One of the constant challenges we have as e-learning developers is to transform passive text content into something that’s fun and engaging for the learner. It is our mission to find ways to add various types of multimedia that invite learners to interact with the content and maintain a certain level of control over their learning experience.

As with most things, doing this is a balancing act: interactions that simply add a few clicks to your course do not add any value! The key is to craft meaningful activities that bring learning value and have a clearly articulated instructional purpose.

Let me show you an example that I’m sure you’ve encountered before: a big long slide filled with text bullets.

View Before Slides

It doesn’t look bad and the information is correct, but my colleague’s slide has way too much text, too many bullets, and requires no engagement on behalf of the learner. Recognizing this, my colleague asked for tips on how to turn this into an interaction. After discussing the main types of interactions (drag-and-drop, hover-to-reveal, click-and-reveal), we decided to go with a simple mouse-over interaction that displays the information bit by bit. Here’s the end result:

View After Slides | Download Template

As I mentioned, you should always be able to clearly articulate why an interaction is worthwhile. In this case, I’ll take you through how we improved the content by turning it into a hover-and-reveal interaction.

Bite-Size Chunks

Presenting large paragraphs of text all at once will likely overwhelm the learner. By creating this interaction, we broke the content into smaller, more digestible chunks, and presented each one individually. Both actions make it easier for the learner to focus on just the information being presented at the time.

Condensed Information

Before, we had too much content to show all at once, so we had to deliver it over multiple slides. By turning this into a hover-and-reveal interaction, the content is delivered in bite-size chunks that fit on one slide. Streamlined content helps learners see right away what’s important, without having to dig into the info to decode it.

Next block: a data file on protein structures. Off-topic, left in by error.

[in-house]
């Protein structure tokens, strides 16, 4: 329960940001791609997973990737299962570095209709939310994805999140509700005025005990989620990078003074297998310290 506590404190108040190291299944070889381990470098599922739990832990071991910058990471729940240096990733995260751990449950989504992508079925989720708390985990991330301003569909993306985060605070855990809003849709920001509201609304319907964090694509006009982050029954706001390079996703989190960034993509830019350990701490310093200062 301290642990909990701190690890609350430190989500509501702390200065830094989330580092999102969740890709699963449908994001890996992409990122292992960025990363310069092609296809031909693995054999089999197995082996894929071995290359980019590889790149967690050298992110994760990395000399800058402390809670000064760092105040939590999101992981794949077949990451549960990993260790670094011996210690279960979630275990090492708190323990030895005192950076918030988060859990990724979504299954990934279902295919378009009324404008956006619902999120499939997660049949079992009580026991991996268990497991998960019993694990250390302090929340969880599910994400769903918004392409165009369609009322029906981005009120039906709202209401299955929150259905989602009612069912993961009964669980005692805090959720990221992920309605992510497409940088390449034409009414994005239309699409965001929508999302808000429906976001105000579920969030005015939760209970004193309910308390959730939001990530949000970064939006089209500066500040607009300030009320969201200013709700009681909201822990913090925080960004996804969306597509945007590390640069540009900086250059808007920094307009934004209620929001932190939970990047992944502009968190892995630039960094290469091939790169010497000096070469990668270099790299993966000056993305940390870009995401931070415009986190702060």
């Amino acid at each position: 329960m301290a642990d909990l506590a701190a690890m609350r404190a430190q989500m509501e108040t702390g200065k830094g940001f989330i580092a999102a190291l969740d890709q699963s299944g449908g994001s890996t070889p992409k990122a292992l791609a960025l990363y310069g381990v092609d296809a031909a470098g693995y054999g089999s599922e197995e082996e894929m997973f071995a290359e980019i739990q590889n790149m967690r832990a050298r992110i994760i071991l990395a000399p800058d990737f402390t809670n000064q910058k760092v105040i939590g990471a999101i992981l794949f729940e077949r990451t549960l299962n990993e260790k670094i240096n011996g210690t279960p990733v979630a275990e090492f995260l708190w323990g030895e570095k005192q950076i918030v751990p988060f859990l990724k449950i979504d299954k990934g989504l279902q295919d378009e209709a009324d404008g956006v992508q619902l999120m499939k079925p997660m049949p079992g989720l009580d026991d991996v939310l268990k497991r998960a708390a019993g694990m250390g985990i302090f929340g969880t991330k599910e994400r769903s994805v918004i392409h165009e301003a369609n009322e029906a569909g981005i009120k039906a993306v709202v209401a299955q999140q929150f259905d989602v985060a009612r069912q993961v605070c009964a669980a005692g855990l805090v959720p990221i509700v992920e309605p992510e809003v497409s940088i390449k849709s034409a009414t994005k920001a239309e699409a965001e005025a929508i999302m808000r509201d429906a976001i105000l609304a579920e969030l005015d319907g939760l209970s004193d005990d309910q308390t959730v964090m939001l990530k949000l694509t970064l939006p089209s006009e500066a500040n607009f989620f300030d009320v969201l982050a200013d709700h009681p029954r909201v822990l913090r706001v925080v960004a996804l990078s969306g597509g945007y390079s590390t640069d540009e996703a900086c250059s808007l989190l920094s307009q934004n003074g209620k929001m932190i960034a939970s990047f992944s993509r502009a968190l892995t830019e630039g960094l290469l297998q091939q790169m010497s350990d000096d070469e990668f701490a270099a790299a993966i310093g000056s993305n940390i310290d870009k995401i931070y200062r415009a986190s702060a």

Learner Control

In the first example, the text dumped all the info on the learner at the same time. They really had no control over the order or amount of content coming at them. With the hover-and-reveal interaction, learners can interact with the screen to reveal the information at their own pace and in their preferred order. This gives learners more control of the learning experience.

This is just one of the many ways you can transform a static interaction into dynamic, engaging content. If you enjoyed this interaction, you can download the free template for Storyline 2 right here. Stay tuned over the next few weeks because I will convert this same interaction into a click-and-reveal and a drag-and-drop to show how varied the possibilities are for even one single piece of content.

Do you have any ideas on presenting this type of content? If so, let me know in the comments!

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Tove Luther
Brian Balk
Paul Schafer
Peter Brown